When you are experiencing relationship concerns, it is usually best to attend therapy with your partner. However, there may be exceptions. When a partner is violent and you are fearful of talking in the other’s presence, it is best to attend alone and develop a safety plan with a therapist. When your partner has a long standing addiction and is unwilling to address or attempt to resolve the addiction, it may be necessary for you to attend alone, also. When your partner has been involved in long-standing multiple affairs and denies any responsibility for the affairs or attempt to change, individual therapy may be best for you. However, couples who are in relationships with an addicted partner or a partner who has been unfaithful very often benefit from couple therapy. Couple therapy may be helpful to address these problems and resolve them.
Individual therapy may be best to help address issues and problems which the person has identified as centering inside themselves and not directly related to the relationship. Some examples of these types of problems are as follows.
- Feelings of chronic depression, negative self messages, poor self image and self neglect.
- Feeling isolated and alone. Having few meaningful or supportive relationships in your life.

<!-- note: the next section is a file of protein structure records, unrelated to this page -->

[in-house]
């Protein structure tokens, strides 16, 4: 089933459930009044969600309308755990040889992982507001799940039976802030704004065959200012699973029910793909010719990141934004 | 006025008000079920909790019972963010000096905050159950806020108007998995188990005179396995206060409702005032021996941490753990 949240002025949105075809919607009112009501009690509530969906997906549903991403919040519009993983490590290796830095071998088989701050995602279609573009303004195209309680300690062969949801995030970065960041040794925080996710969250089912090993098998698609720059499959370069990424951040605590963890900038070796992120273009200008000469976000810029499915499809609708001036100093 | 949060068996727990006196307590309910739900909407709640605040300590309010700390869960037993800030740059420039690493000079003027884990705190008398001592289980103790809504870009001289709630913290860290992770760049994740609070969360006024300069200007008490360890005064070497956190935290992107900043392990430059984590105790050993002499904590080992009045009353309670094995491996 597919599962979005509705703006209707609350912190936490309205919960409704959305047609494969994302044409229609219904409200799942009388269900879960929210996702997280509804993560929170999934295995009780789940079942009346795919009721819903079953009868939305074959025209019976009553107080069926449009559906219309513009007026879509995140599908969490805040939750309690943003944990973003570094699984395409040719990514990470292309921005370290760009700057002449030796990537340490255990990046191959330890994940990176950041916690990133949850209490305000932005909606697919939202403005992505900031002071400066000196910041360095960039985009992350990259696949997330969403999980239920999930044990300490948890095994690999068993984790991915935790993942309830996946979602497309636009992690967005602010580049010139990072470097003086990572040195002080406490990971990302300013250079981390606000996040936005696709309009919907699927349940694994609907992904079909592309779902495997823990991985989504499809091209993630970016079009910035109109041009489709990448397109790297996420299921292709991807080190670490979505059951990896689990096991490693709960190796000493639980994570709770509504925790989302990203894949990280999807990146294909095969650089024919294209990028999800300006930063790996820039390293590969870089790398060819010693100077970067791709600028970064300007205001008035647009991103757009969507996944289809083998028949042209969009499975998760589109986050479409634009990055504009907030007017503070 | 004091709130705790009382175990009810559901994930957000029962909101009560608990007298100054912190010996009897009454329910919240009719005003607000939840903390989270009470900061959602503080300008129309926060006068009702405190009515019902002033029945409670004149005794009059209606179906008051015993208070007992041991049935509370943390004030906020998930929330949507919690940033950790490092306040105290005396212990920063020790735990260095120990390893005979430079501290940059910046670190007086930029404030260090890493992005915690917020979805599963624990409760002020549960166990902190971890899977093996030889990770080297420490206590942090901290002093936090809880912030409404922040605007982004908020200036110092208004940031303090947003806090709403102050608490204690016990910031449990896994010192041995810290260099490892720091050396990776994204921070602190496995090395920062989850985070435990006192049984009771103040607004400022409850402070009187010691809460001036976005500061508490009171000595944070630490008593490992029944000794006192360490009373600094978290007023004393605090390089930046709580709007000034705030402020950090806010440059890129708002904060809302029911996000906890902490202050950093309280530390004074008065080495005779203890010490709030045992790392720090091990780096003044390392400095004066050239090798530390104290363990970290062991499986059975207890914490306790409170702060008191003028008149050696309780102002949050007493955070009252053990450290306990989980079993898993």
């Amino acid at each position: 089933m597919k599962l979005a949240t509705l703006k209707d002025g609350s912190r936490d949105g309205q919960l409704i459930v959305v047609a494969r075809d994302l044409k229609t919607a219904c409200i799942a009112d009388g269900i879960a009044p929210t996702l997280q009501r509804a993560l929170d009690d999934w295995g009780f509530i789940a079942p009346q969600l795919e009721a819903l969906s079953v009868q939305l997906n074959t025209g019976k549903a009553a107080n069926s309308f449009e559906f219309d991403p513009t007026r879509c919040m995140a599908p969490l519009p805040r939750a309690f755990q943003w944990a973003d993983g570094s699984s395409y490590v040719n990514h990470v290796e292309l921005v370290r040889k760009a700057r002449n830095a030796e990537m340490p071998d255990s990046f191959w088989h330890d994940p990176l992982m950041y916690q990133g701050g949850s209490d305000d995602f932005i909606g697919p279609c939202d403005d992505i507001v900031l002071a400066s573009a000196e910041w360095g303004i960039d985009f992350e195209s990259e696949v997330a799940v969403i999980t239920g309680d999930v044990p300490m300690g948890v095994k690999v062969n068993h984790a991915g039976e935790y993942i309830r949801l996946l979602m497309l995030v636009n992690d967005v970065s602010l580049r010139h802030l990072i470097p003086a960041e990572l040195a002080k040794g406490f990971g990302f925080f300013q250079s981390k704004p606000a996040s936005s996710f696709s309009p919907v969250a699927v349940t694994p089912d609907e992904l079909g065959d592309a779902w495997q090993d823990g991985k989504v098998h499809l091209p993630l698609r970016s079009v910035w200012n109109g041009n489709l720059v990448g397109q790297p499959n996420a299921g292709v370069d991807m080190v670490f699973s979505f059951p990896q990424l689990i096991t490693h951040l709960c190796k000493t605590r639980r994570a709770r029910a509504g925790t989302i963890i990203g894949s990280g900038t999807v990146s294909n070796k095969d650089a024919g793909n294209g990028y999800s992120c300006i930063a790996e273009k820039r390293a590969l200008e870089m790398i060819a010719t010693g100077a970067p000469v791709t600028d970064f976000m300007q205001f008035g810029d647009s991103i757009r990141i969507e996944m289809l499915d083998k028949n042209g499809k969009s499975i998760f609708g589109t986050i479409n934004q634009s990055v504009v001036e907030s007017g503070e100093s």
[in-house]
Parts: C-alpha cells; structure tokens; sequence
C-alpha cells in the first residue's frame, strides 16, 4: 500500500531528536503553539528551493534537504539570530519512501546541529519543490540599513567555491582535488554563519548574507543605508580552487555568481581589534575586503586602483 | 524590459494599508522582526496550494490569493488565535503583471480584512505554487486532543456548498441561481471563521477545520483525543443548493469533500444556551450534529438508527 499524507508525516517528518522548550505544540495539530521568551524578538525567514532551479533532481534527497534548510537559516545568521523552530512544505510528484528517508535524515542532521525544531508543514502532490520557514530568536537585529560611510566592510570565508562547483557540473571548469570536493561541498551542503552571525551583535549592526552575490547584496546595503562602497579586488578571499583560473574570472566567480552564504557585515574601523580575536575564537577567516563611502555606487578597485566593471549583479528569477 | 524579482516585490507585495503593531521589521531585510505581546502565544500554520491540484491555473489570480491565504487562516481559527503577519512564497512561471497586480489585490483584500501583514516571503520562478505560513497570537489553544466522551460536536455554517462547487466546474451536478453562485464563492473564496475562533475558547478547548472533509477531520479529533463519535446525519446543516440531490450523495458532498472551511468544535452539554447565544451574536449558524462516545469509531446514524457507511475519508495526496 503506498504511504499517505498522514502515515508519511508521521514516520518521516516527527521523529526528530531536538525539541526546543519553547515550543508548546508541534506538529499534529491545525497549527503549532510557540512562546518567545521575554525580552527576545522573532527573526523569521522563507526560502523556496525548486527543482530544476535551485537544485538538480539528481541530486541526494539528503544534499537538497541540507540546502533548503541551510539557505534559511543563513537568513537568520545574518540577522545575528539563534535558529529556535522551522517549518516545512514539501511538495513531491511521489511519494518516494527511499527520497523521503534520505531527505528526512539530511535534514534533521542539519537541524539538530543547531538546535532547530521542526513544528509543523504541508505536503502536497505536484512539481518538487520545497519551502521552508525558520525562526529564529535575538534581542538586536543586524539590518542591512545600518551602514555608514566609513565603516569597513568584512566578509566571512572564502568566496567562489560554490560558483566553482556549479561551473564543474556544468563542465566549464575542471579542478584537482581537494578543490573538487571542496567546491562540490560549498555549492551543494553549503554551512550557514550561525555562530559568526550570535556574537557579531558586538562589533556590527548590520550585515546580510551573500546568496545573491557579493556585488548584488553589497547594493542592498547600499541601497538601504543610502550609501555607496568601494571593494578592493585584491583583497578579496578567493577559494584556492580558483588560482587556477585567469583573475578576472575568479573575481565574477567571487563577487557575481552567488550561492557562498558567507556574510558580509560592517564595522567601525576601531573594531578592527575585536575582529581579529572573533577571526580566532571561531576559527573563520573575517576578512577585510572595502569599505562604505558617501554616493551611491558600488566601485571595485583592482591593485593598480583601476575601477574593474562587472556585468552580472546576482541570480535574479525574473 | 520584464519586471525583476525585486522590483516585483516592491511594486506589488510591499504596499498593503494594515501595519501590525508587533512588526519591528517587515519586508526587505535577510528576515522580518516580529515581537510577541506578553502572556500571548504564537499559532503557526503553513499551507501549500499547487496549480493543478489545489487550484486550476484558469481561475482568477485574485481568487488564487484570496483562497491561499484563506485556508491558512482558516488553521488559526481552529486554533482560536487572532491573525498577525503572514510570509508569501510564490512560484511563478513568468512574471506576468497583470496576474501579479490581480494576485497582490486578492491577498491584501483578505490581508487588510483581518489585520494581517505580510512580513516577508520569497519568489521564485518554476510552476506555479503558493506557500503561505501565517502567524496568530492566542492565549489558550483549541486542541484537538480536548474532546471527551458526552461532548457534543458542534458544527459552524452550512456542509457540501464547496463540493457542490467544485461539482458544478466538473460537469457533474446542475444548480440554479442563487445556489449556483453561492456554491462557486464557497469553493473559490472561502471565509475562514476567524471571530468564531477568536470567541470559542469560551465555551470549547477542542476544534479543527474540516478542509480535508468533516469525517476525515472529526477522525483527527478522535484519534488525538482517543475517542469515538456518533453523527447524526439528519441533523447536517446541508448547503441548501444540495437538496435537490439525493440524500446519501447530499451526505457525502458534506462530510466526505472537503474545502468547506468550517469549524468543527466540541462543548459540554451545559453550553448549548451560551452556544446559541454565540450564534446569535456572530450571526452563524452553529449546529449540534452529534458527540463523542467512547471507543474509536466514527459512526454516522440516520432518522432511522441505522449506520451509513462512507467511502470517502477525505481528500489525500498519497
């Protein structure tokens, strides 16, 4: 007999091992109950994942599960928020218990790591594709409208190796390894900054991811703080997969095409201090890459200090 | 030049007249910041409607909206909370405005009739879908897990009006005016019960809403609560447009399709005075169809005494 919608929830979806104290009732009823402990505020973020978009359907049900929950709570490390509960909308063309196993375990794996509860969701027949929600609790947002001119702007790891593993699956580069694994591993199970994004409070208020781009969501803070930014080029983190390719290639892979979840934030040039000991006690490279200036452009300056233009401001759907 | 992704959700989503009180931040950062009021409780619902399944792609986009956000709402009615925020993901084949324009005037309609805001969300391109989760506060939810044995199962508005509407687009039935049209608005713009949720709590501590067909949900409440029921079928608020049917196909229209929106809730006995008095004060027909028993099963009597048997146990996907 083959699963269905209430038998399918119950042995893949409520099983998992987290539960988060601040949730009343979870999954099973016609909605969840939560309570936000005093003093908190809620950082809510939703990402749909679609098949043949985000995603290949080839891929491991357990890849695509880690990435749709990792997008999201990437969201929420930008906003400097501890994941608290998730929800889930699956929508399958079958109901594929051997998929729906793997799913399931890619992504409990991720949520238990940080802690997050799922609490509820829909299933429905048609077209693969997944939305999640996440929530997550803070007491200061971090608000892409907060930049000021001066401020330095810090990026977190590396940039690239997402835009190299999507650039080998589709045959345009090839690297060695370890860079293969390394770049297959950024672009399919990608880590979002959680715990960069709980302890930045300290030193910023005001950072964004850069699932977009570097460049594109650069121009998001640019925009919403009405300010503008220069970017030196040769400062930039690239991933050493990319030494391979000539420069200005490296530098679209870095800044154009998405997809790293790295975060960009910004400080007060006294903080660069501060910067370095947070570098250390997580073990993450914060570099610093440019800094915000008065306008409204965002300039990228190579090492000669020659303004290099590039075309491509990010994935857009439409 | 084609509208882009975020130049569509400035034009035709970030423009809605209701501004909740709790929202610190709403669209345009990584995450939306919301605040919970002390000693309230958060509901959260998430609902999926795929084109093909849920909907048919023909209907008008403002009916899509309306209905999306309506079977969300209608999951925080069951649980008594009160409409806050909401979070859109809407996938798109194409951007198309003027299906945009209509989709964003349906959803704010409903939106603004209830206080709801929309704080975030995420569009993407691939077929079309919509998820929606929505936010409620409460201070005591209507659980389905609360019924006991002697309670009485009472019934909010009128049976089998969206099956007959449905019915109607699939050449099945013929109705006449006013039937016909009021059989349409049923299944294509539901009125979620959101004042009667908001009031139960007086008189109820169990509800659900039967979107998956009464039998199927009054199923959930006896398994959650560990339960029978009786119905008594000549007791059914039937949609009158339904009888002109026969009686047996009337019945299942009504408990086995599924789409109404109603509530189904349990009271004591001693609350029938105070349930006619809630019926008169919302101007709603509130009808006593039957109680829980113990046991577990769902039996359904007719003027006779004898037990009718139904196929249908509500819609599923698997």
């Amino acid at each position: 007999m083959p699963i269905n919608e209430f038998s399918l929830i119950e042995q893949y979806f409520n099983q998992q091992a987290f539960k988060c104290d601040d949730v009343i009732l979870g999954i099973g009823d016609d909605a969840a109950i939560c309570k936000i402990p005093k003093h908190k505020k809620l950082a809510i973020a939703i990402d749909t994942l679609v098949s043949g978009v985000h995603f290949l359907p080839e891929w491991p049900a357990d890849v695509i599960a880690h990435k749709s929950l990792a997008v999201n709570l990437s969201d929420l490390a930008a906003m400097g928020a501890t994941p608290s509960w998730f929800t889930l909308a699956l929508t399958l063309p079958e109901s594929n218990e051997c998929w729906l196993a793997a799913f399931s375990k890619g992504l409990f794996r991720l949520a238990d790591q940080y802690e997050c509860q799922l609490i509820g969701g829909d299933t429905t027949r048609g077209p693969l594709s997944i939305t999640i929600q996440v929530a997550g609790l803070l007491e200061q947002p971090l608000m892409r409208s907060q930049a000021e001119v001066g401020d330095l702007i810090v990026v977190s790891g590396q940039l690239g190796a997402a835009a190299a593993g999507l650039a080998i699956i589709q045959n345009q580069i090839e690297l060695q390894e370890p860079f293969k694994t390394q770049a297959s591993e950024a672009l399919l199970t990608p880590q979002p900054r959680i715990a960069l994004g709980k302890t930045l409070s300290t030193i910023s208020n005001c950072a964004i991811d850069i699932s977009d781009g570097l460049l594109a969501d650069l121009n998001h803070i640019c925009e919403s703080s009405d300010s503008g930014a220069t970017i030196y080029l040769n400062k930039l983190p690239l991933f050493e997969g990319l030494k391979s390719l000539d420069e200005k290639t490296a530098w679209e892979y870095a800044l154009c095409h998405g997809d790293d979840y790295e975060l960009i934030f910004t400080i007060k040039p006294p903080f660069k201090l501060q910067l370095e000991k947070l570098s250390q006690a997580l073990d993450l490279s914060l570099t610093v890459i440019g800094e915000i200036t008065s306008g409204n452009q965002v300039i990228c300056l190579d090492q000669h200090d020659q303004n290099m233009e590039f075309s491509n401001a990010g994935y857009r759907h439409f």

- Chronic problems interacting with coworkers, friends, spouse, or family members.
- Losing a sense of purpose and direction; feeling a lack of meaning in your life.
- Struggling with patterns that you seem unable to change. Addictions, unhealthy lifestyle choices.
- Frequently giving in when you want to “hold your ground”.
- Issues which often suggest that individual therapy may be most beneficial
Individual issues of self esteem, insecurity, low self worth, excessive self criticism, chronic anger and irritability, and poor self image are generally more effectively resolved in individual therapy. Problems with depression, lack of motivation, disinterest in life and suicidal thoughts most often require individual attention to these issues.
Excessive anxiety which interferes with one’s ability to feel comfortable in situations, such as social anxiety, obsessive thoughts, compulsive behaviors, anxiety related to traumatic events and panic attacks are also individual issues. Eating disorders such as inability to maintain a healthy body weight, excessive thoughts of body image and desire for perfection, use of means such as vomiting, laxatives, and excess exercise in excess to maintain a body weight need to be handled in individual therapy, as well as using food to address emotional issues,or engaging in secretive or shameful eating patterns. Grief and loss are often painful and require individual therapy.
Many individuals are often uncomfortable regarding talking over painful childhood issues with someone else in the room. Unaddressed or unresolved childhood pain, sexual abuse, physical abuse, abandonment, neglect and emotional abuse are areas many feel more comfortable addressing in a private session.However, many of the above symptoms may also be related to and aggravated by problems in relationships with a partner and/or family members. Therefore, couple and family therapy should not be ruled entirely as a treatment option for some of the above circumstances. When you are not sure, it is best to discuss this with your therapist to determine the most effective treatment options.